When Susan Bernhard made her publishing debut with The Ginseng Conspiracy, the first book in the Kay Driscoll series, she entered an arena already crowded with cozy mystery writers, Sue Grafton, Janet Evanovich, M.C. Beaton, Alexander McCall Smith, and the great dame of them all, Agatha Christie. Bernhardt secured her place among these lauded authors with a flowing narrative that presented a nuanced plot full of twists and turns, likeable characters, and strong descriptions. The books that followed Ginseng in the Driscoll series, Murder Under the Tree, Murder by Fireworks, and Paradise Can be Murder, earned Bernhardt many accolades and deepened her reputation as a first-class cozy mystery writer.
In her latest installment of the Driscoll series, Murder Misunderstood, Bernhard doesn’t disappoint. Besides using Kay as the sleuth, a retired nurse who has become adept at solving crimes, Bernhardt brings back characters we have come to love from her previous works, sexy Elizabeth, quirky Deirdre with a penchant for everything feng shui, a young character, Janey, who was first introduced in Book 2, Kay’s husband, and others, including Marissa of Marissa’s Patisserie fame. They have become intrinsic in helping Kay solve crimes in Sudbury Falls, a town that is to murders what honey is to flies.
In Murder Misunderstood, Bernhard writes about a mysterious woman who moves to Sudbury Falls and has never met a “friend she hasn’t disliked.” Immediately peace is disrupted when rumors circulate that this woman has planted a garden of poisonous flowers and plants, and neighbors complain about wild parties she holds on weekends.
Curious about the gossip surrounding this enigmatic woman, Kay and her husband, Phil, attend one of those parties where they encounter an inebriated and boisterous crowd. Colorful as that scene was, it was a visit between Kay and Deirdre that remained indelible in this reader’s mind. Over tea, while discussing the dismissive reaction of the neighbor when they offered her as a welcome gesture one of Marissa’s patisserie’s special creation, the friends wonder what would make this woman plan a poisonous garden. While they chat, from loudspeakers the Flower duet from the opera Lakme by Delibes serenades them. This is one of the most glorious duets in the opera repertoire, sung in close harmony by two sopranos. The effect is almost like a lullaby as the singers express their longing for taking a stroll down to the river where the jasmines grow among the roses. The beauty projected by the music initially feels like an oxymoron given the poisonous garden Kay and Deirdre are discussing; however, this is, once again, Ms. Bernhardt’s skillful juxtaposition of yin and yang, the beautiful and the ugly, the exquisite perfume of the flowers represented in the song versus the ugliness of the lethal garden that eventually proves its owner’s undoing.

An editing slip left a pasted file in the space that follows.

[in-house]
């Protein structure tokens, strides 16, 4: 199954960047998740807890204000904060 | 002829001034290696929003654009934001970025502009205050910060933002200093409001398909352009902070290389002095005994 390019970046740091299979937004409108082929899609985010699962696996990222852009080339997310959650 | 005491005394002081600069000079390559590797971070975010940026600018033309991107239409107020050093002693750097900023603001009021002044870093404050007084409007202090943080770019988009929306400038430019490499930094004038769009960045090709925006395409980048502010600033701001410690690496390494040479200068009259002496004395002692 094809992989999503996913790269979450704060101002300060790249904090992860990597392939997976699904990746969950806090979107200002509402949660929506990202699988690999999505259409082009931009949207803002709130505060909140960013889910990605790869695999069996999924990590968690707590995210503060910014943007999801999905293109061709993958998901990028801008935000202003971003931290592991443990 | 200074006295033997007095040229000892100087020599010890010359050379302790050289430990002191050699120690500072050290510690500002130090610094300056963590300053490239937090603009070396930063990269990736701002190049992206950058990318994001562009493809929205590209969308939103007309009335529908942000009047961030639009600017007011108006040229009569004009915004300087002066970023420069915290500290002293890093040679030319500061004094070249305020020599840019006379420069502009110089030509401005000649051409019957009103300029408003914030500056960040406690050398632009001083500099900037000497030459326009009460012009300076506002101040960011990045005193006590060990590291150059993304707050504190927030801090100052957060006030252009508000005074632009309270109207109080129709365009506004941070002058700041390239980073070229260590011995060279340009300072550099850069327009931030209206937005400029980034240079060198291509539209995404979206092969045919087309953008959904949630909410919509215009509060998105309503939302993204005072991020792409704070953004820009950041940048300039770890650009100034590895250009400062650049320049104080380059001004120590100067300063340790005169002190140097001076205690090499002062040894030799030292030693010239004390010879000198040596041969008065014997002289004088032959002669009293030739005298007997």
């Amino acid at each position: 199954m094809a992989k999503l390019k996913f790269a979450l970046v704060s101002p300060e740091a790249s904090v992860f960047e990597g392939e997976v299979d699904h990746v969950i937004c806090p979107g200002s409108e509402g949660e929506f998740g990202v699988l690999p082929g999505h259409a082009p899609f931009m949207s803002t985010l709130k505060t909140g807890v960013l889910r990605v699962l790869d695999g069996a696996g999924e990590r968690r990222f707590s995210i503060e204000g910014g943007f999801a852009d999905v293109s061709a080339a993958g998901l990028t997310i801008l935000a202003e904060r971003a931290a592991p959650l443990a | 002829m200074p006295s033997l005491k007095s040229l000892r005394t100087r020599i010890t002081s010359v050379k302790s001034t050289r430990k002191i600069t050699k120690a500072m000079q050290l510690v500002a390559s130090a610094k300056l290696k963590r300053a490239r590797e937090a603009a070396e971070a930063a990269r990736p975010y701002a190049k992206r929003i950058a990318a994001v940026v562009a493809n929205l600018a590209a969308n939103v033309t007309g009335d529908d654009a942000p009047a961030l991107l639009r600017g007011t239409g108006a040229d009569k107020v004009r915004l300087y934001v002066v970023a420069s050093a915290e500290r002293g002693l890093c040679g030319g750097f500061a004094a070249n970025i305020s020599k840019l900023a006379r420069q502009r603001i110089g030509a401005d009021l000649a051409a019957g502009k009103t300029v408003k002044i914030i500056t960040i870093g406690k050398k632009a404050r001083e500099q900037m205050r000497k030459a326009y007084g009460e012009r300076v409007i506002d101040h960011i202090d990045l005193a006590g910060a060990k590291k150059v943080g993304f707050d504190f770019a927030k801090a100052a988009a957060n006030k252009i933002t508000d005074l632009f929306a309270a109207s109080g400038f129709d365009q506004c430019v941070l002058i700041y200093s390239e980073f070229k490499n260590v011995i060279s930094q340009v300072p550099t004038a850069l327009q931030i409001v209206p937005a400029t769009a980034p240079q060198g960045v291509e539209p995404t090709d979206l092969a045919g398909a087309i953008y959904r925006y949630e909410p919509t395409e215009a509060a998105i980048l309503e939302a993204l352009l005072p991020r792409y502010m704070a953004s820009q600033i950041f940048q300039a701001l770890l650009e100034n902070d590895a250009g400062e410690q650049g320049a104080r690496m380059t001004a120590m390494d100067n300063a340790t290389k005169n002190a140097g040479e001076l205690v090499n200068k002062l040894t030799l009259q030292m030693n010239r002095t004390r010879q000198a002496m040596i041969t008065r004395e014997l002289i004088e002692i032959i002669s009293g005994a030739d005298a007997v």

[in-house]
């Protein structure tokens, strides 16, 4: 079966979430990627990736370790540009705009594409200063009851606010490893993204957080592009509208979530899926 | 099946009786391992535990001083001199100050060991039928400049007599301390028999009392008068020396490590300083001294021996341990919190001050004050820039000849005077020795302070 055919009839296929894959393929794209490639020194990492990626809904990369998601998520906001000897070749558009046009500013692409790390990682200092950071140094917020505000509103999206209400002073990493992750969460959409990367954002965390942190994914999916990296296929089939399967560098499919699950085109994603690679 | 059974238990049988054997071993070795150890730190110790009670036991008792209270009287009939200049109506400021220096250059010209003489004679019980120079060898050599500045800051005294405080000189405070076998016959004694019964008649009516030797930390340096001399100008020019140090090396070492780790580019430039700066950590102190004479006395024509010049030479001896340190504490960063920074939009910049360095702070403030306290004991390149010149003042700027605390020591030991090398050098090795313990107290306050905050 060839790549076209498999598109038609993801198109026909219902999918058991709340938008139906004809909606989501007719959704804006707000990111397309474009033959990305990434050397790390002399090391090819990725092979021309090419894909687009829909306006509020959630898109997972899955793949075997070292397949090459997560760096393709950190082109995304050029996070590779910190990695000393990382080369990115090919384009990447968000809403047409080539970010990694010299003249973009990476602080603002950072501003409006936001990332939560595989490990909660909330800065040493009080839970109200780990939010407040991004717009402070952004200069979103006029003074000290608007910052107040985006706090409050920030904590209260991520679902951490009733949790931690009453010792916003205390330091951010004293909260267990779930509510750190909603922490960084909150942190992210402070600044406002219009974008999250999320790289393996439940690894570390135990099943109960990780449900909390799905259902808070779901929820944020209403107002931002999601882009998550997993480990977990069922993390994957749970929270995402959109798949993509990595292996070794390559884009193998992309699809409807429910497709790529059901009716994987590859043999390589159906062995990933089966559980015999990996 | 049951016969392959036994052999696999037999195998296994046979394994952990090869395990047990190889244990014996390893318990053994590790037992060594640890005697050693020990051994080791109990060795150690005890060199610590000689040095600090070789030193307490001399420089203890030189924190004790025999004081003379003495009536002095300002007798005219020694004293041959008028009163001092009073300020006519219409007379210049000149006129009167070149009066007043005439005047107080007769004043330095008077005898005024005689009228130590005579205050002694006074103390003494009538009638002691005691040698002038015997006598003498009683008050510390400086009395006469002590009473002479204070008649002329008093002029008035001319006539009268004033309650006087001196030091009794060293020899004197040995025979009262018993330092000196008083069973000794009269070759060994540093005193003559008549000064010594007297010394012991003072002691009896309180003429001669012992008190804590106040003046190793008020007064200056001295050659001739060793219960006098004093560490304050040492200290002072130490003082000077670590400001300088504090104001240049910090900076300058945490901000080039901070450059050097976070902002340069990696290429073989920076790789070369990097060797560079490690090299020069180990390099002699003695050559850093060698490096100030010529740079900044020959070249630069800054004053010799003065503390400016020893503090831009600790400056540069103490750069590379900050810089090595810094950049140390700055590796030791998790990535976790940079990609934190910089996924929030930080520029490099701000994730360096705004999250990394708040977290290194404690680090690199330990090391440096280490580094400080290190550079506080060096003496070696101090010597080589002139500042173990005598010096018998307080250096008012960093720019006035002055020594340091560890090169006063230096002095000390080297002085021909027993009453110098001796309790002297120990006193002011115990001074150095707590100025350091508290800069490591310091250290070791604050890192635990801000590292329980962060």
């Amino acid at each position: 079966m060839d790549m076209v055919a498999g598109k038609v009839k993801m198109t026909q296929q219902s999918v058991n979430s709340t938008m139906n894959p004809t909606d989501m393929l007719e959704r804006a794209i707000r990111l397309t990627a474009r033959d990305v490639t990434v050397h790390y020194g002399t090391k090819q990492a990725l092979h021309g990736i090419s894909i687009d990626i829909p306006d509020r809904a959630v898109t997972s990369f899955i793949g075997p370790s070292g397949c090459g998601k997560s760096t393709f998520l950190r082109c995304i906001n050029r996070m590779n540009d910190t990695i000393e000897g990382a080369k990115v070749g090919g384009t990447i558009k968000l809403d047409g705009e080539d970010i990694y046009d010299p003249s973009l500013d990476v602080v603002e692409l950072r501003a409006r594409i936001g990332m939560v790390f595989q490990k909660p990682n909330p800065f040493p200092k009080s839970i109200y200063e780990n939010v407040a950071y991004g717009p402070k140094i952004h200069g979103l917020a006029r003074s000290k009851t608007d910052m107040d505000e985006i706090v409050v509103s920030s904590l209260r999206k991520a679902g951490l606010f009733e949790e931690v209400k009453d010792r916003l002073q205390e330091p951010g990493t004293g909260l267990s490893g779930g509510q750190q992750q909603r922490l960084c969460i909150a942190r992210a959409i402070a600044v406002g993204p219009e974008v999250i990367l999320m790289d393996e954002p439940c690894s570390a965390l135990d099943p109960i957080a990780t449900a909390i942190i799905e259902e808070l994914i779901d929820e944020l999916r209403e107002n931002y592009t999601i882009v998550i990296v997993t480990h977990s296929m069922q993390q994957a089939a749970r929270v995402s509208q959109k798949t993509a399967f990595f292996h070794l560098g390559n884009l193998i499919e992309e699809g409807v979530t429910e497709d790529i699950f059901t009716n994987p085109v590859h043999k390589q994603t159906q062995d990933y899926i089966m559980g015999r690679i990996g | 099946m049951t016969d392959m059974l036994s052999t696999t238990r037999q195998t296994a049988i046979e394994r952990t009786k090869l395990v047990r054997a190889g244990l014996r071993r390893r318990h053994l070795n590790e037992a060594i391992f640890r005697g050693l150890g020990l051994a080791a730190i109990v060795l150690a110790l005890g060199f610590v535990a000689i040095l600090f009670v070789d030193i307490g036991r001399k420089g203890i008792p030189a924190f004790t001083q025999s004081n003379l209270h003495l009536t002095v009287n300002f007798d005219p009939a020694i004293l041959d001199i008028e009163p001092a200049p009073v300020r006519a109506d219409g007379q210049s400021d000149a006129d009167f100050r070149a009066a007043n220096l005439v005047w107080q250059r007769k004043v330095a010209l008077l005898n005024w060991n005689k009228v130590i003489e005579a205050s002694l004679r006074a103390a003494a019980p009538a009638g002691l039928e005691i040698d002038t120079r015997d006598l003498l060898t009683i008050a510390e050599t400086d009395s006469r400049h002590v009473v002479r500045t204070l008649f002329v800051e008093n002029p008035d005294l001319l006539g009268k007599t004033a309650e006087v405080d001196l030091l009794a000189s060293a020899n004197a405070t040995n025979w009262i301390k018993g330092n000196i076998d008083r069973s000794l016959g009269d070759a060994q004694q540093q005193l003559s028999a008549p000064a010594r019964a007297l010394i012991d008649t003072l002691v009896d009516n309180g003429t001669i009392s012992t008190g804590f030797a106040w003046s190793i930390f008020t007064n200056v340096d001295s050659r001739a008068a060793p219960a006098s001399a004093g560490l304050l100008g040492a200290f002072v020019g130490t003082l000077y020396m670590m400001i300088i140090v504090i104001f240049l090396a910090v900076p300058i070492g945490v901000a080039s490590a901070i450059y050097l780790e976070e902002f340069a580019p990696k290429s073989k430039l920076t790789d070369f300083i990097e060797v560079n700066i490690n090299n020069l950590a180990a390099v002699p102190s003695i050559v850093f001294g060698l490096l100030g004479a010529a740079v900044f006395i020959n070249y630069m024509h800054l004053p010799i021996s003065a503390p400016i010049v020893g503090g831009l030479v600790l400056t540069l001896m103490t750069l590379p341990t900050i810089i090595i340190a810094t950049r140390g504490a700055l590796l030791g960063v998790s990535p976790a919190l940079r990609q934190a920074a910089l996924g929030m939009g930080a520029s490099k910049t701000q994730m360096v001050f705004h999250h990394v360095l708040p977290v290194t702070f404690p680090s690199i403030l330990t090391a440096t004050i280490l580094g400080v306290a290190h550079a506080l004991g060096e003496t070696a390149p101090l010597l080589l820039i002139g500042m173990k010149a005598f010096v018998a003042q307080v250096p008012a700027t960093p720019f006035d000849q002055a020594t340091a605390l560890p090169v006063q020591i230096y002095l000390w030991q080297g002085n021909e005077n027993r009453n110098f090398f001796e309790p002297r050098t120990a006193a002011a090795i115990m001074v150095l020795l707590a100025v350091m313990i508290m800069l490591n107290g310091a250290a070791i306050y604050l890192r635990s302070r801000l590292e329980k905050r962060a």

When the garden’s owner is discovered dead by poison, the number of suspects is long because of the extensive list of enemies the deceased has made in the short time she’s been in Sudbury Falls. Kay, with the help of her friends, decides to investigate and Bernhardt keeps us in suspense until the end when the killer is at last revealed.
One of the strengths in Bernhardt’s writings is her descriptive narrative coupled with her ability to bring the personal lives of her characters into the story to enrich the plot. In Murder Misunderstood, we share the joy of Kay ‘s learning she will become a grandmother, and we agonize over the ups and downs of Janey’s relationship with a classmate (her teenage crush) as Bernhardt weaves through a couple of the chapters a Halloween horror story Janey learns from her friend.
From the opening of Murder Misunderstood, Bernhard captured my attention. In fact, I stayed up all night to finish the book. At the end, I had a sense of serenity, a feeling that all was well in Sudbury Falls. Before retiring, I played Lakme’s Flower duet, enjoying the beauty of the music while my mind conjured images of jasmines and roses growing by the river.
Such pleasant dreams as I thought that Bernhardt’s productive career as a cozy writer was not over with the fifth installment in the Driscoll series. Bernhard has already written another cozy¸ Manhattan Murder, with Irina Curtis, a retired ballerina as the sleuth. I get a feeling this too will become a series. And whether it is Irina or Kay as the sleuth, I’m certain another Bernhardt gem awaits our future. It’ll be none too soon.